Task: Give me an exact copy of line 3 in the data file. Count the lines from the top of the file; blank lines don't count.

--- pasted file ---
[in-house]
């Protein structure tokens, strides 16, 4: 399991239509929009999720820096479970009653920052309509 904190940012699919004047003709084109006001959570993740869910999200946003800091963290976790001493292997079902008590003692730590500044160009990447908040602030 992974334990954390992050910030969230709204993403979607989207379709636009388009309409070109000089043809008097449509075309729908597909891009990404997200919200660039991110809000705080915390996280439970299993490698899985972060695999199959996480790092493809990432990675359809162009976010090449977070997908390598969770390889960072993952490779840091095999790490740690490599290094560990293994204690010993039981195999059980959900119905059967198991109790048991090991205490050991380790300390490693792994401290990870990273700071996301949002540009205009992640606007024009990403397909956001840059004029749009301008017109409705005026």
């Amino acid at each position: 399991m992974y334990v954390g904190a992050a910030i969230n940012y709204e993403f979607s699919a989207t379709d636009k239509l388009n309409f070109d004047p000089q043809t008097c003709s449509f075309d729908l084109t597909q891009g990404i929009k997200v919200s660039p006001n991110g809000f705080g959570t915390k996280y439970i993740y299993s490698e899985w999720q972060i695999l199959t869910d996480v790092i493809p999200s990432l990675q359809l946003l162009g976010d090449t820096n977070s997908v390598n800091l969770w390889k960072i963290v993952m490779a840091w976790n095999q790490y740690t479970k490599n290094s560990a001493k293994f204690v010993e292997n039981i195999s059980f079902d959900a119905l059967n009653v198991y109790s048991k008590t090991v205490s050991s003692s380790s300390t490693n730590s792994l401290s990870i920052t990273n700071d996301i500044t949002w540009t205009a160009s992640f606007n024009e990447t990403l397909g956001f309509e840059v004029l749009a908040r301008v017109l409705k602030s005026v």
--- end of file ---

């Amino acid at each position: 399991m992974y334990v954390g904190a992050a910030i969230n940012y709204e993403f979607s699919a989207t379709d636009k239509l388009n309409f070109d004047p000089q043809t008097c003709s449509f075309d729908l084109t597909q891009g990404i929009k997200v919200s660039p006001n991110g809000f705080g959570t915390k996280y439970i993740y299993s490698e899985w999720q972060i695999l199959t869910d996480v790092i493809p999200s990432l990675q359809l946003l162009g976010d090449t820096n977070s997908v390598n800091l969770w390889k960072i963290v993952m490779a840091w976790n095999q790490y740690t479970k490599n290094s560990a001493k293994f204690v010993e292997n039981i195999s059980f079902d959900a119905l059967n009653v198991y109790s048991k008590t090991v205490s050991s003692s380790s300390t490693n730590s792994l401290s990870i920052t990273n700071d996301i500044t949002w540009t205009a160009s992640f606007n024009e990447t990403l397909g956001f309509e840059v004029l749009a908040r301008v017109l409705k602030s005026v």